Ecological stoichiometry quantitatively predicts responses of tadpoles to a food quality gradient.

PMID 26405733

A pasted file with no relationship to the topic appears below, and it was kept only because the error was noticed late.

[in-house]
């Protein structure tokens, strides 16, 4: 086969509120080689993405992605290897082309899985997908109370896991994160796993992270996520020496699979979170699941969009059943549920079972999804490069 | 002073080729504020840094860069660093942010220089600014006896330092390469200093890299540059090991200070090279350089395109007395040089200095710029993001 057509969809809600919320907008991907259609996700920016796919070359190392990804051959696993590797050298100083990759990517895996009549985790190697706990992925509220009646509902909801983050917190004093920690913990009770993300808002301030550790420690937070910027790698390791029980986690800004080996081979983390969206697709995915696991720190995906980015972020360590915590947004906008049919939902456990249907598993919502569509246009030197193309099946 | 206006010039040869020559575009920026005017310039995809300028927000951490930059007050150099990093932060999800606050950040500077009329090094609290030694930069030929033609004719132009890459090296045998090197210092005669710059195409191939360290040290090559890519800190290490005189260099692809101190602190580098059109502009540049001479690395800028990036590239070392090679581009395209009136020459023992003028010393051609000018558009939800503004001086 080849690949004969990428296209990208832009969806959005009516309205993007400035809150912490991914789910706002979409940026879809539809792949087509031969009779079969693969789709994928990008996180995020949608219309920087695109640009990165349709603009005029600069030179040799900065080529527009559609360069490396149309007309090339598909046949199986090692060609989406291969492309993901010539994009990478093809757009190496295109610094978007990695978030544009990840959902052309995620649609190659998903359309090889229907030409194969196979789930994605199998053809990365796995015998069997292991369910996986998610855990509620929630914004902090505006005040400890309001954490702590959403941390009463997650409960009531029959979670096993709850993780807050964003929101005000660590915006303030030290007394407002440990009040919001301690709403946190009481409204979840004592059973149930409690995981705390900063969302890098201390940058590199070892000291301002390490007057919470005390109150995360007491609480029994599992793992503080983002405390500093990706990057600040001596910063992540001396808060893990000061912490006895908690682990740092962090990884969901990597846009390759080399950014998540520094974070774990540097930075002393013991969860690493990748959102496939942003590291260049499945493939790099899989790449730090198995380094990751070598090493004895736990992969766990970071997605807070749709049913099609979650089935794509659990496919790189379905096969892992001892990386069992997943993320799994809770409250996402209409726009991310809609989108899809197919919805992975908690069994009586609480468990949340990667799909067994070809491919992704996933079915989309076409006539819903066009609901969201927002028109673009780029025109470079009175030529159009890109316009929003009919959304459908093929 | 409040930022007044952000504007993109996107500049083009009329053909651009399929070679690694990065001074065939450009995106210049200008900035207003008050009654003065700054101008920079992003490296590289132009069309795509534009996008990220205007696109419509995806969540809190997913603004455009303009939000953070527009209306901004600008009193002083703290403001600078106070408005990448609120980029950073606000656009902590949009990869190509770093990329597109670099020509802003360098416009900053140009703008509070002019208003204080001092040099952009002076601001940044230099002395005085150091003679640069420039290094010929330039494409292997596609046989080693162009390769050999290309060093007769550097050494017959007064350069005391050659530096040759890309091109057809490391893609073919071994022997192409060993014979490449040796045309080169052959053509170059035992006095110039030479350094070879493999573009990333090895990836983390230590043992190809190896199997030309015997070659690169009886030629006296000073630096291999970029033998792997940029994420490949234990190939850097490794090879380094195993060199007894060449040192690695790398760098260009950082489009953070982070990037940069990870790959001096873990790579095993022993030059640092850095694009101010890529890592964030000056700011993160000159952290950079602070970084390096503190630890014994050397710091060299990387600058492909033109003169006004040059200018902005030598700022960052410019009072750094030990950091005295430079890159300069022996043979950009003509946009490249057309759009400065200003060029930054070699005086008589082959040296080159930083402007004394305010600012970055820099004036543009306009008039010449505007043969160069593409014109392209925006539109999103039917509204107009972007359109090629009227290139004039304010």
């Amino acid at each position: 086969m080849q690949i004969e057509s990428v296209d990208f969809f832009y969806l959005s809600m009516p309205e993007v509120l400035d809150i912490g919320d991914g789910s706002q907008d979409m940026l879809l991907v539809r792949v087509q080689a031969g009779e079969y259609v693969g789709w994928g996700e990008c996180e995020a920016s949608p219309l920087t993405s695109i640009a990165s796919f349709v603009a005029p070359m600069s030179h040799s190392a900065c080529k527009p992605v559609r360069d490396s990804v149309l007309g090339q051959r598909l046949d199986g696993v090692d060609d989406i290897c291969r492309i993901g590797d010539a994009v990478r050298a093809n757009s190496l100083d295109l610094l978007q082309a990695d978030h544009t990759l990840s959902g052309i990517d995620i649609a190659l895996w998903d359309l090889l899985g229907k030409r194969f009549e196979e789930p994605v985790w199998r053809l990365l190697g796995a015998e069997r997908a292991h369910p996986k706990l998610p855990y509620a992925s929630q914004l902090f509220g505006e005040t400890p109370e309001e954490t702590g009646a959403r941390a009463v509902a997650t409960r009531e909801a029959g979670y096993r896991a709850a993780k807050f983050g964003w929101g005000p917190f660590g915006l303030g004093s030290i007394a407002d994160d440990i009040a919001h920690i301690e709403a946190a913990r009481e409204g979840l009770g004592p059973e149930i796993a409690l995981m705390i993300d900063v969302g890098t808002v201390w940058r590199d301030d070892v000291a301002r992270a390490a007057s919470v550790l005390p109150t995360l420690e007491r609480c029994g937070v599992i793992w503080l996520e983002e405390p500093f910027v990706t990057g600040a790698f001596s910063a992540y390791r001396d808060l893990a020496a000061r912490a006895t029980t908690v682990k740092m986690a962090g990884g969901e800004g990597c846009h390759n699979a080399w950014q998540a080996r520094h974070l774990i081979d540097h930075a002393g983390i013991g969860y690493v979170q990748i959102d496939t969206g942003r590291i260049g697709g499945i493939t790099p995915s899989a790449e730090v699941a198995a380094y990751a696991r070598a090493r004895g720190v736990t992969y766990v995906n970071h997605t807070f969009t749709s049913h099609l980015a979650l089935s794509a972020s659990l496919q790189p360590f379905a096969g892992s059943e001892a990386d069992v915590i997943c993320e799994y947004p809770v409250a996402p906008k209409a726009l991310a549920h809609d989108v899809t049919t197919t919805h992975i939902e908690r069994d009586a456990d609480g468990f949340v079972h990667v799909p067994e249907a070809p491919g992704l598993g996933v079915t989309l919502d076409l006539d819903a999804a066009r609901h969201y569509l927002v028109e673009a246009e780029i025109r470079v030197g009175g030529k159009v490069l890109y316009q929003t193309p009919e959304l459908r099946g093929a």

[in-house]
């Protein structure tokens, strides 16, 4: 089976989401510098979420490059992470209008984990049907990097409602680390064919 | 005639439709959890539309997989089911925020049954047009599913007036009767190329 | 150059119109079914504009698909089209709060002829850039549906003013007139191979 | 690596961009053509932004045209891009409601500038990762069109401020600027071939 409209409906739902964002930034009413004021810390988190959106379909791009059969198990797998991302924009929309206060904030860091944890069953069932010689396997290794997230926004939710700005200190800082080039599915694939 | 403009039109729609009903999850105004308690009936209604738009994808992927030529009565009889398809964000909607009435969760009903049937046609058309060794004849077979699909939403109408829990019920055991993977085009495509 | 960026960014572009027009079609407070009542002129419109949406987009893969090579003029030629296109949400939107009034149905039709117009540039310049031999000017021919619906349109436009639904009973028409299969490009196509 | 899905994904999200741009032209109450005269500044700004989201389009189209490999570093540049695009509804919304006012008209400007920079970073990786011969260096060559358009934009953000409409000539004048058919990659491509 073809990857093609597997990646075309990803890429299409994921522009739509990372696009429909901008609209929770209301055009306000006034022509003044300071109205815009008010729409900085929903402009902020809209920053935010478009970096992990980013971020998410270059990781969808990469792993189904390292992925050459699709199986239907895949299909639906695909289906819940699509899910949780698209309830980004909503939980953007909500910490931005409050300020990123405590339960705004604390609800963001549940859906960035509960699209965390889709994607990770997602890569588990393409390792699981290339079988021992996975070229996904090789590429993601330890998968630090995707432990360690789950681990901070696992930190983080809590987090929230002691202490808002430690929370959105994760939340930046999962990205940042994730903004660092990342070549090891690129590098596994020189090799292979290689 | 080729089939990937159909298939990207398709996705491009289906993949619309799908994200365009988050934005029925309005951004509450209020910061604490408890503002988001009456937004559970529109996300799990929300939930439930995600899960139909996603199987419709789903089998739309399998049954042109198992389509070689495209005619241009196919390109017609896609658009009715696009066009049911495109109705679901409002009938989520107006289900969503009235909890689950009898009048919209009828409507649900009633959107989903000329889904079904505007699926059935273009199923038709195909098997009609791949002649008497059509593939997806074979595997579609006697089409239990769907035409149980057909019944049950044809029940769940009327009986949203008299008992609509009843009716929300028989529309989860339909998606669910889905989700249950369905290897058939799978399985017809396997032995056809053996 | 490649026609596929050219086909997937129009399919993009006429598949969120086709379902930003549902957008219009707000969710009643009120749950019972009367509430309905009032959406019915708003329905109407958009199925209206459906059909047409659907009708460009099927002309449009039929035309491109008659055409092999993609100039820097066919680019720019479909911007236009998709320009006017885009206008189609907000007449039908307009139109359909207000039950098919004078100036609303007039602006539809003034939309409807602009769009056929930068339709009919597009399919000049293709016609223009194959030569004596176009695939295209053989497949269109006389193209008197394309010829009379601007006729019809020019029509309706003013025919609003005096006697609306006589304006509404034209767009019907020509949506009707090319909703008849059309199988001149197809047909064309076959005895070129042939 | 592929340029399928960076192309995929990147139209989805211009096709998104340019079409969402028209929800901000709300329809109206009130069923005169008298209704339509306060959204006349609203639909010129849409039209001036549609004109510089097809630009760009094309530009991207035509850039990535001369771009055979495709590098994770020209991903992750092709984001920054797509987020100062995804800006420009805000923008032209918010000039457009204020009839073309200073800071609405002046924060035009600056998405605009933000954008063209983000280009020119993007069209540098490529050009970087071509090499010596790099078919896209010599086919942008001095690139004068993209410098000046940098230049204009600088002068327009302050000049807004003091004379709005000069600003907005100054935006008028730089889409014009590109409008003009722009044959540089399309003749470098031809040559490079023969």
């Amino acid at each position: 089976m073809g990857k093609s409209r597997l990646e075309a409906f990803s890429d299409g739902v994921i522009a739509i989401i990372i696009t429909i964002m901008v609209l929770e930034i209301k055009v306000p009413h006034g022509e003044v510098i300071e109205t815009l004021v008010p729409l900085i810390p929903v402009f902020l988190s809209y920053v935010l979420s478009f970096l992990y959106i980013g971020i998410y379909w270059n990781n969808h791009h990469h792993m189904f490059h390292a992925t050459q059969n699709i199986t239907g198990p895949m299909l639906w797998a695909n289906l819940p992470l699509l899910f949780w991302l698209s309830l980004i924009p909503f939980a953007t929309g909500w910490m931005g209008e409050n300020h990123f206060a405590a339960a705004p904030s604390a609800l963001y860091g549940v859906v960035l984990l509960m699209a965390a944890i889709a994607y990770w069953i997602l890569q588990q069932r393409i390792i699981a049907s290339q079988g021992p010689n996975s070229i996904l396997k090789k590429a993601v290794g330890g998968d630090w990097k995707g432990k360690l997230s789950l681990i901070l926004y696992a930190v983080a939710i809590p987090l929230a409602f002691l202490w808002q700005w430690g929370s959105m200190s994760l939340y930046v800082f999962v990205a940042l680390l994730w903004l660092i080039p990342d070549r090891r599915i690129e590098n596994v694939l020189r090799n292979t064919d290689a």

Ecological stoichiometry (ES) uses elemental ratios and mass balance to explain organismal growth, an important parameter in ecological systems. In this study, we tested quantitative predictions of the ES "minimal model" for the growth rates of two tadpole species (wood frogs, Lithobates sylvaticus and American toads, Anaxyrus americanus), by manipulating light and the quality of a leaf litter mixture in a seminatural mesocosm experiment. We predicted that wood frogs, which consume leaf litter as a resource, would respond more strongly to leaf litter quality than toads, which forage on periphyton and algae. The ES minimal model, parameterized from literature values, provided strikingly accurate quantitative predictions of nonlinear wood frog growth patterns across gradients of leaf litter quality, both in this experiment and when applied to previously published data on wood frog growth responses to various leaf litter species. In contrast, toad growth was best explained by the biomass of periphyton, which was driven primarily by light availability and only indirectly influenced by litter-derived soluble polyphenols. This study demonstrates the power of ES to predict organism growth rates, and highlights potential applications of this theory to predicting population- and community-level responses to changing forest environments.